Misdiagnosis, lack of specialists, and patient dismissal of symptoms can contribute to delayed detection of early cognitive impairment. Compounding these issues, it can be difficult for primary care providers to identify or diagnose cognitive disorders, especially at early stages (Kotagal et al., 2015). Delayed detection of dementia may lead to increased patient and caregiver burden over time and lost opportunity to seek treatment for modifiable risk factors or conditions contributing to cognitive health.
Mild cognitive impairment (MCI) and mild Alzheimer's disease (AD) are recognized as early-stage cognitive disorders. Many patients with MCI or mild AD are able to live independently and perform instrumental activities of daily living (Petersen, 2004; Sperling et al., 2011). Early cognitive symptoms associated with these disorders may go unnoticed by patients, family, friends, and even health care professionals for various reasons, including the patient's ability to compensate for changes and the potential for changes to be overlooked or viewed as a normal part of aging (Peacock, Hammond-Collins, & Forbes, 2014; Rajan, Wilson, Weuve, Barnes, & Evans, 2015; Teel & Carson, 2003). Although numerous barriers exist, recognizing worsening cognitive symptoms and seeking specialty health care can have a positive impact on overall health and disease management. Understanding the experiences of patients and families who overcome such barriers could provide important insights for nurses and other clinicians to promote early detection and diagnosis of cognitive disorders. However, a gap remains in the literature regarding patients' and caregivers' perspectives during and around the time of cognitive diagnosis, especially in underrepresented populations.
The current study focuses on rural-dwelling older adults with early-stage cognitive impairment. Rural-dwelling adults live in less populous, non-metropolitan areas, typically defined at the ZIP code or census tract level (Health Resources & Services Administration, 2017; United States Department of Agriculture [USDA] Economic Research Service, 2013). These adults may face additional, unique barriers to undergoing timely cognitive evaluations and accessing care delivery, and have been shown to underuse medical and social services (Bradford, Kunik, Schulz, Williams, & Singh, 2009). There are also fewer rural-dwelling health care providers (Doescher, Andrilla, Skillman, Morgan, & Kaplan, 2014; Gamm, Hutchison, Bellamy, & Dabney, 2010) and limited resources in rural areas (Gamm et al., 2010), further emphasizing the importance of early detection of cognitive changes in this population.
Limited research exists on the experiences surrounding early cognitive diagnoses, and data are particularly lacking in rural-dwelling older adults. Patients' and family members' descriptions of experiences and feelings during the time of and surrounding diagnosis may help interprofessional health care teams, including nurses, provide targeted, population-specific care and services during critical times of cognitive change. Previous studies have found that inclusion of both members of the patient–caregiver dyad provides two perspectives from one interview about similar experiences that may supplement or support recall of events or management of chronic disease (Morgan, Ataie, Carder, & Hoffman, 2013; Polak & Green, 2016). Thus, the purpose of the current study was to explore experiences of rural-dwelling older adults with early cognitive impairment and their family caregivers regarding cognitive diagnostic evaluation. Patient and family experiences prior to, during, and after a diagnostic cognitive evaluation at a specialty research center (SRC) are explored in the current sub-analysis to understand and improve recognition of cognitive symptoms, ways in which symptoms are (or are not) addressed, and subsequent changes made following diagnosis.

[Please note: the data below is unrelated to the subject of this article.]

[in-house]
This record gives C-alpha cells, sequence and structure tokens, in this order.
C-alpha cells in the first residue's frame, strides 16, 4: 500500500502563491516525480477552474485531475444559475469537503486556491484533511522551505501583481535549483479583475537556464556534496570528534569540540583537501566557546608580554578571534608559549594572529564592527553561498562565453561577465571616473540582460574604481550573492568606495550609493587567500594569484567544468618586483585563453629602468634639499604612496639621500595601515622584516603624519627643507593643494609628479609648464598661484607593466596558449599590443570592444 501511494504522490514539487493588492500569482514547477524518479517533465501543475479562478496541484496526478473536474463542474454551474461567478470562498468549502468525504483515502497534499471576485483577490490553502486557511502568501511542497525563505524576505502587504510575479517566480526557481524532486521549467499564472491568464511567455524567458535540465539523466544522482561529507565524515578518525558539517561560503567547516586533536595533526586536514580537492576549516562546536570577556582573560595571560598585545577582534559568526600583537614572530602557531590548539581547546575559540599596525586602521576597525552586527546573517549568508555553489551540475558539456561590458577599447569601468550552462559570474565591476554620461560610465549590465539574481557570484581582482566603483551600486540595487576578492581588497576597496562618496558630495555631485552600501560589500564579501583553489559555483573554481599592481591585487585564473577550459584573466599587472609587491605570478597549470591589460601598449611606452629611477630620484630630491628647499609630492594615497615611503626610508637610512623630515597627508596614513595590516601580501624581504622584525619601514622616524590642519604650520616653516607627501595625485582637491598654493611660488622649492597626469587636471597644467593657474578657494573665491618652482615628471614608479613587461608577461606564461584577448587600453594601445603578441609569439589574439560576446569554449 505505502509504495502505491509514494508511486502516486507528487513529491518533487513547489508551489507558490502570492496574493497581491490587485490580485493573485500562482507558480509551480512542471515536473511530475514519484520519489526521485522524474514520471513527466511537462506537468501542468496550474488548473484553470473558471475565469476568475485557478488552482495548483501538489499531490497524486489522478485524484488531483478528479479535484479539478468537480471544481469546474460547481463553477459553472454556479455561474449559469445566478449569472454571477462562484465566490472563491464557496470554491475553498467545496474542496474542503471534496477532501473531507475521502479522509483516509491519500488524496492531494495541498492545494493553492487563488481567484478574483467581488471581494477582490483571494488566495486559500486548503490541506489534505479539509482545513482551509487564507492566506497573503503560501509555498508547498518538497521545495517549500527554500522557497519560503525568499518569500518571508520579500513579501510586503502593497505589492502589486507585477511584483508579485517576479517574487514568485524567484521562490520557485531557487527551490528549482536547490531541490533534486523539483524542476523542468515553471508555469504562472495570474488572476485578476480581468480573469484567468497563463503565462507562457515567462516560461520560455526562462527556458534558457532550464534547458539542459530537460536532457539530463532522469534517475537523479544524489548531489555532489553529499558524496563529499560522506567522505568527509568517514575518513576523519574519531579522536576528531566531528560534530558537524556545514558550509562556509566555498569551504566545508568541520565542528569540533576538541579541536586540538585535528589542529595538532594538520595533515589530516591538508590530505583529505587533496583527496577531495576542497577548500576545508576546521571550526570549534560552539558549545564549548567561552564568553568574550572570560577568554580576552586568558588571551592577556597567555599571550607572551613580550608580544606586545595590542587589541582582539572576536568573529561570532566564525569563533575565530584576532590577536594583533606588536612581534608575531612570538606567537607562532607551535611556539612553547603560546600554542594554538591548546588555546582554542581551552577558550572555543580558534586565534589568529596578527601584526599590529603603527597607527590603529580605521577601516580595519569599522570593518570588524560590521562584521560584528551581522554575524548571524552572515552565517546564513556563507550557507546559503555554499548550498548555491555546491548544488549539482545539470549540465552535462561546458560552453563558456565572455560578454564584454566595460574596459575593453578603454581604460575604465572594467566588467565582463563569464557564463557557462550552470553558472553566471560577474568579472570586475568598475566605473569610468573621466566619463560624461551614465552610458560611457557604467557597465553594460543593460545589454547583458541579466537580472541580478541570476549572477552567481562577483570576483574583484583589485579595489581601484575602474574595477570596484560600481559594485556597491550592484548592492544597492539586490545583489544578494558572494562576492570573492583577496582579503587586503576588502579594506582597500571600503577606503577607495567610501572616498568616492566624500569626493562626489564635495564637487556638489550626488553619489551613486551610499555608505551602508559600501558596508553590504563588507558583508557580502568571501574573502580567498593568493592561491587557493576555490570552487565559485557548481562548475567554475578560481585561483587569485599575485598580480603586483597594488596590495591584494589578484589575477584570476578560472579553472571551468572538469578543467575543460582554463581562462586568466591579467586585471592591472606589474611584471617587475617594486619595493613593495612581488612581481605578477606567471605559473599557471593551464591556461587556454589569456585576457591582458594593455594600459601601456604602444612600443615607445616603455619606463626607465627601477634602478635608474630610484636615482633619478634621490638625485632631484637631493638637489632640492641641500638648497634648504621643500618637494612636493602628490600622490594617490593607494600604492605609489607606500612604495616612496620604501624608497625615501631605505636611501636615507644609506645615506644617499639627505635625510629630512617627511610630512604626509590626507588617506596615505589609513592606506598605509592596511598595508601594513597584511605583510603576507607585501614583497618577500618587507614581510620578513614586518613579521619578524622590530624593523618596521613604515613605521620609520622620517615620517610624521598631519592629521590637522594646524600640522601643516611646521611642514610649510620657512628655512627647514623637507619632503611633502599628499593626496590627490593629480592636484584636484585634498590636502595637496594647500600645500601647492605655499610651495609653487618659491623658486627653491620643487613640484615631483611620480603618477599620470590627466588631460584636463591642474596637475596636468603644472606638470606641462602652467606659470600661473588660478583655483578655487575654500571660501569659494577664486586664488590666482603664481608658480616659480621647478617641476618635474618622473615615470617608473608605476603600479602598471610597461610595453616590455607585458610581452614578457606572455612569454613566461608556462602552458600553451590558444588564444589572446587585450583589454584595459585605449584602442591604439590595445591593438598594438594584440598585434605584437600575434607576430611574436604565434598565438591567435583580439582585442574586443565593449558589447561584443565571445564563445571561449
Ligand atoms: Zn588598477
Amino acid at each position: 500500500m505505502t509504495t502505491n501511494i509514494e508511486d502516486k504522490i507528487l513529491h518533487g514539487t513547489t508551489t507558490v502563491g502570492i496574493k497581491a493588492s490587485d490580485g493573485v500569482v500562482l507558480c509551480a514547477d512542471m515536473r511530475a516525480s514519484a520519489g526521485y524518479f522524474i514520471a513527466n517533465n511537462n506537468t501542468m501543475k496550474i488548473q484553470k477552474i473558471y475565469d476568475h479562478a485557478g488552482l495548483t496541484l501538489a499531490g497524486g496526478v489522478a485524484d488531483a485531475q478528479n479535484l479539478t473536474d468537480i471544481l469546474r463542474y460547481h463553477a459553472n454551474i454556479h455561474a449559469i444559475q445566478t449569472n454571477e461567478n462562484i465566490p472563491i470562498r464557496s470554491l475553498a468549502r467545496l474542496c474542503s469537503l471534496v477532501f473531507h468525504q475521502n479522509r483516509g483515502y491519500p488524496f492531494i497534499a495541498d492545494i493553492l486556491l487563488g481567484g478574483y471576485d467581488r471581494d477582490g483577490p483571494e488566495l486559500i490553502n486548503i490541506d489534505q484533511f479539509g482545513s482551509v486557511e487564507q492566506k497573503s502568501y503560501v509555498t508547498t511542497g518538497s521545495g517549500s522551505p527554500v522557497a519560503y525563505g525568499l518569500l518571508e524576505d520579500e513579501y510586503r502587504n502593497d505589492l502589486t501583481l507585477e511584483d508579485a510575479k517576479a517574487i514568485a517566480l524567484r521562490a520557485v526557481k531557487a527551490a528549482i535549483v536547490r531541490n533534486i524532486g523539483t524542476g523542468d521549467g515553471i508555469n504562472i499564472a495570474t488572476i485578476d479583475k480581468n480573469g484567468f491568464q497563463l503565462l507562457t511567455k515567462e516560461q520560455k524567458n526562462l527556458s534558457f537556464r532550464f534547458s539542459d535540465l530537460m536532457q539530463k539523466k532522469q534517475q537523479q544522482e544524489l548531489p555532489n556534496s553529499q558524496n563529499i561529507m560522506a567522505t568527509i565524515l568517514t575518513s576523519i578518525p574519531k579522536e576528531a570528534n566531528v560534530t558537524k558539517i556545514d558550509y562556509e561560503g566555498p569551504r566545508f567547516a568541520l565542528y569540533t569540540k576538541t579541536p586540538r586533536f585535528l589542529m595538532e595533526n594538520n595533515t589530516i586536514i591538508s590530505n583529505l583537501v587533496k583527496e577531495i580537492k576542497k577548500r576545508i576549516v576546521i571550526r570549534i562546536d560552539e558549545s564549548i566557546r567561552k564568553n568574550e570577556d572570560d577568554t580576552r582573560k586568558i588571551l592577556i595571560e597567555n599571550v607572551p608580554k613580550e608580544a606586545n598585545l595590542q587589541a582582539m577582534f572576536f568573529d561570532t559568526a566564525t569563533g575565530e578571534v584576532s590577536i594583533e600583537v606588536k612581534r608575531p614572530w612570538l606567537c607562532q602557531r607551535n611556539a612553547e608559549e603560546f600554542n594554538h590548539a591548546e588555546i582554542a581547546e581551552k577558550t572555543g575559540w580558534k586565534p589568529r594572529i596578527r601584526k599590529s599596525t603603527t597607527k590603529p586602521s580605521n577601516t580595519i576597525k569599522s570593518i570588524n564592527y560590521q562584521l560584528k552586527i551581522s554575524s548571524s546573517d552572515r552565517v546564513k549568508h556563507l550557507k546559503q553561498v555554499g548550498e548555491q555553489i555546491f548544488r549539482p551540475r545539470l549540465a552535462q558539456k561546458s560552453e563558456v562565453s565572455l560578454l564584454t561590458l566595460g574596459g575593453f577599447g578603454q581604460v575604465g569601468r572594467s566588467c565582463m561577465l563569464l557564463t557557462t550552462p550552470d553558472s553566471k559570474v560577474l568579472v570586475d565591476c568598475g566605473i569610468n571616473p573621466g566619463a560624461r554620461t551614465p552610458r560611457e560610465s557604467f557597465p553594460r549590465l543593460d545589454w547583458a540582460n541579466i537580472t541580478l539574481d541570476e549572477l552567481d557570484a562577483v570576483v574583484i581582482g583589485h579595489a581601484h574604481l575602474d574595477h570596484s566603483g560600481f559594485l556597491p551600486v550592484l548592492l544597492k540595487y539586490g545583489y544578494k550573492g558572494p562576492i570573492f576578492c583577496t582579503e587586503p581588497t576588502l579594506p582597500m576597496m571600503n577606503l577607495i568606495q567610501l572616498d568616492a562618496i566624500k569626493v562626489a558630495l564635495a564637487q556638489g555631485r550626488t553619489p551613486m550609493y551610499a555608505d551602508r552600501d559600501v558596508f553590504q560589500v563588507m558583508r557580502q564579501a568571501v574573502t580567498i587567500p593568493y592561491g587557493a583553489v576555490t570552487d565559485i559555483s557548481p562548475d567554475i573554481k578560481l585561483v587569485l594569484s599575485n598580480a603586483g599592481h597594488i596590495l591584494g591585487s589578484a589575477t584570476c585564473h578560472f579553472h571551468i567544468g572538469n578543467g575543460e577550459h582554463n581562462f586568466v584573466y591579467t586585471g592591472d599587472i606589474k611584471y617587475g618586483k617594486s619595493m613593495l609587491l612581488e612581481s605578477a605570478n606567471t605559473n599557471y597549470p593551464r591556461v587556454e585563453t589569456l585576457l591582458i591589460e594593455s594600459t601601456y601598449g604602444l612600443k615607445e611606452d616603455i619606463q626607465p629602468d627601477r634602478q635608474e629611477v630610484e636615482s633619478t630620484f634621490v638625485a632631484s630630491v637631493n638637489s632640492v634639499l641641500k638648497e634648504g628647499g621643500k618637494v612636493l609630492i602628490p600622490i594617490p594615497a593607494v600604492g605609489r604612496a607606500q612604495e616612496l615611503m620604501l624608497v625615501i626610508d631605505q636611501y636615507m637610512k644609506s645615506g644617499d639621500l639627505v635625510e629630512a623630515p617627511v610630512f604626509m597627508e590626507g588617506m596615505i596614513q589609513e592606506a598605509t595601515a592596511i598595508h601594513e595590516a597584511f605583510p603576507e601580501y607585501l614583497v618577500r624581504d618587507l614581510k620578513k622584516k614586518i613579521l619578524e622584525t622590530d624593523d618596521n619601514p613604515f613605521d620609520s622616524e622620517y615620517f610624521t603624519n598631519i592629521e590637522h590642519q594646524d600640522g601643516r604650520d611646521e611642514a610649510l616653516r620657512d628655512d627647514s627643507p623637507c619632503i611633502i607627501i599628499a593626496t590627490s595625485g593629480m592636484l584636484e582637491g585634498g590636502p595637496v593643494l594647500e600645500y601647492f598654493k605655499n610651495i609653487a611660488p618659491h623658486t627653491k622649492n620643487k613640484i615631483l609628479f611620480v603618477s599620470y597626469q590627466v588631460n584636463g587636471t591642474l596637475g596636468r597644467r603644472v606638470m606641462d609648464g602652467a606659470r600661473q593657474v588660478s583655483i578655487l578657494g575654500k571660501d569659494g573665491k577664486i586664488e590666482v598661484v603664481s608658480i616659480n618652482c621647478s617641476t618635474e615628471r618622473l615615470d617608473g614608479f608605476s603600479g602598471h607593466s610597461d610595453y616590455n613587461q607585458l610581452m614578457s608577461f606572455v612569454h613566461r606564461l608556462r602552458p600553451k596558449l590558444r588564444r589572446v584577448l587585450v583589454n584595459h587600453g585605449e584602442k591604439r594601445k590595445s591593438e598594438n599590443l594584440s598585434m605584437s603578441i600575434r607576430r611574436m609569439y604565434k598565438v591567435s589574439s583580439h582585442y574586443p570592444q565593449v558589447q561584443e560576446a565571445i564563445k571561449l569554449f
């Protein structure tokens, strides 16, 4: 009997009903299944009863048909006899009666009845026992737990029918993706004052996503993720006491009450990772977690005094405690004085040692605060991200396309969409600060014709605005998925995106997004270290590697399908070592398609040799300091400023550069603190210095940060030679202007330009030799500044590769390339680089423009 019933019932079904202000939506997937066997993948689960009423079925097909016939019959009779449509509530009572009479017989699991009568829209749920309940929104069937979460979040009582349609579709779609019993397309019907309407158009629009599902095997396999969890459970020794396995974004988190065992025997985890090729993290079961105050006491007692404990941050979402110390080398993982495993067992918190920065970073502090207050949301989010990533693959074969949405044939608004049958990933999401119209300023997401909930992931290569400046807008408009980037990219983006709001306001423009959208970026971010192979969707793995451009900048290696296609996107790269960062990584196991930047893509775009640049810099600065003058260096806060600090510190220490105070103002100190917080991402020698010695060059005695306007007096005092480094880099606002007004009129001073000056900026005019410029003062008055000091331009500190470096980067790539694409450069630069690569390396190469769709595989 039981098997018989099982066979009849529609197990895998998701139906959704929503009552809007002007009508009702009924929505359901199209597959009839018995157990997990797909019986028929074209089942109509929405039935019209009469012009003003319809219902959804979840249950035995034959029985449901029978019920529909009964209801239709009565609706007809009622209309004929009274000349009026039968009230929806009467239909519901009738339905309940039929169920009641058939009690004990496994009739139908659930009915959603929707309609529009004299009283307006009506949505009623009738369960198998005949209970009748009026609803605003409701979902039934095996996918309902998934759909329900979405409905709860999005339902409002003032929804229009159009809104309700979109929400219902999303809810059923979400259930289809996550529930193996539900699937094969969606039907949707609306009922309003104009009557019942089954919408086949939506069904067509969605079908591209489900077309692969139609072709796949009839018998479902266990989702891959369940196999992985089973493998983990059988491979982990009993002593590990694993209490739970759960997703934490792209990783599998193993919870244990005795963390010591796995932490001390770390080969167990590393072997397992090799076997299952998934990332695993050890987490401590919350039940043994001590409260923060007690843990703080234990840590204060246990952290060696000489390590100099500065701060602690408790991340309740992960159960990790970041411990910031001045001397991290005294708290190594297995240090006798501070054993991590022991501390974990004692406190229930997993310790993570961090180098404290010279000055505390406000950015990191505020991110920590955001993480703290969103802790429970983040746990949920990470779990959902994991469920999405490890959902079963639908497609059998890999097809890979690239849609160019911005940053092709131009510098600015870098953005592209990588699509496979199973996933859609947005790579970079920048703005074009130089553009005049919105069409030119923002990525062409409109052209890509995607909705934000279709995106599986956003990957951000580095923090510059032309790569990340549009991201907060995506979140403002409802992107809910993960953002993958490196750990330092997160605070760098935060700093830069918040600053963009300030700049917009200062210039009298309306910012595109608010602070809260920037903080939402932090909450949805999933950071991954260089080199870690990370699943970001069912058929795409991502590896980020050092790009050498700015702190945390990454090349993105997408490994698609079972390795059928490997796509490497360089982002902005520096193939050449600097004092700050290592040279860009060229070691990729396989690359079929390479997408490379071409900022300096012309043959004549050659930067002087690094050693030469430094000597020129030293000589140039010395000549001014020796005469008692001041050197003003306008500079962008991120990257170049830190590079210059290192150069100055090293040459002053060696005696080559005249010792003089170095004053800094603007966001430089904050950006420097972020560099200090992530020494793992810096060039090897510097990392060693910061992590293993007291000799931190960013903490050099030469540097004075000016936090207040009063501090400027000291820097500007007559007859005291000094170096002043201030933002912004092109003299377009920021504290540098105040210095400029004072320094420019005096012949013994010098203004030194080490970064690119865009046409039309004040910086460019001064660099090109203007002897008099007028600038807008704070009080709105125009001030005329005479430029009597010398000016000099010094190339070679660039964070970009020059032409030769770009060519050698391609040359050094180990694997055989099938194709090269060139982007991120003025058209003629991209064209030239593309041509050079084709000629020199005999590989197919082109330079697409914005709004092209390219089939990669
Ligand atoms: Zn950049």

The current article is based on work presented as part of the dissertation of the first author (Mattos, 2016). The article is a sub-analysis of a study that explored perceived social determinants of health among rural-dwelling older adults with early-stage cognitive impairment (Mattos et al., 2017).
While analyzing the findings of Mattos et al. (2017), data emerged regarding time-specific events surrounding a cognitive diagnosis that warranted further exploration and analysis. The current study used qualitative description, as presented by Sandelowski (2000, 2010), to describe subjective experiences of rural-dwelling older adults with early cognitive impairment and their caregivers at three time periods: pre–SRC visit, during SRC visit, and post–SRC visit. The SRC specializes in the diagnosis of AD and other dementias through outpatient evaluations with an interdisciplinary team. The three times periods examined do not reflect equal periods of time, but rather are defined as follows: (a) pre–SRC visit includes events and experiences recounted by the dyad to have occurred prior to the in-person SRC visit; (b) SRC visit includes events and experiences recounted by the dyad to have occurred during the SRC visit that was attended by both members of the dyad; and (c) post–SRC visit includes events and experiences recounted by the dyad to have occurred after the in-person SRC visit. The methodological approach of qualitative description provided the opportunity to characterize events and experiences of these periods of time as recalled in “the everyday terms of those events” (Sandelowski, 2000, p. 334). Furthermore, qualitative description has been identified as a valuable qualitative approach for research with vulnerable populations to provide “elusive cultural context” (Sullivan-Bolyai, Bova, & Harper, 2005, p. 129). Data collection comprised multiple methods, including semi-structured interviews, observations, and chart reviews. The first author (M.K.M.) performed all interviews and recorded all observations related to the interviews, including the interviewer's own actions, interactions, and behaviors. Bracketing from the time of study development through dissemination was acknowledged (Sandelowski, 1986).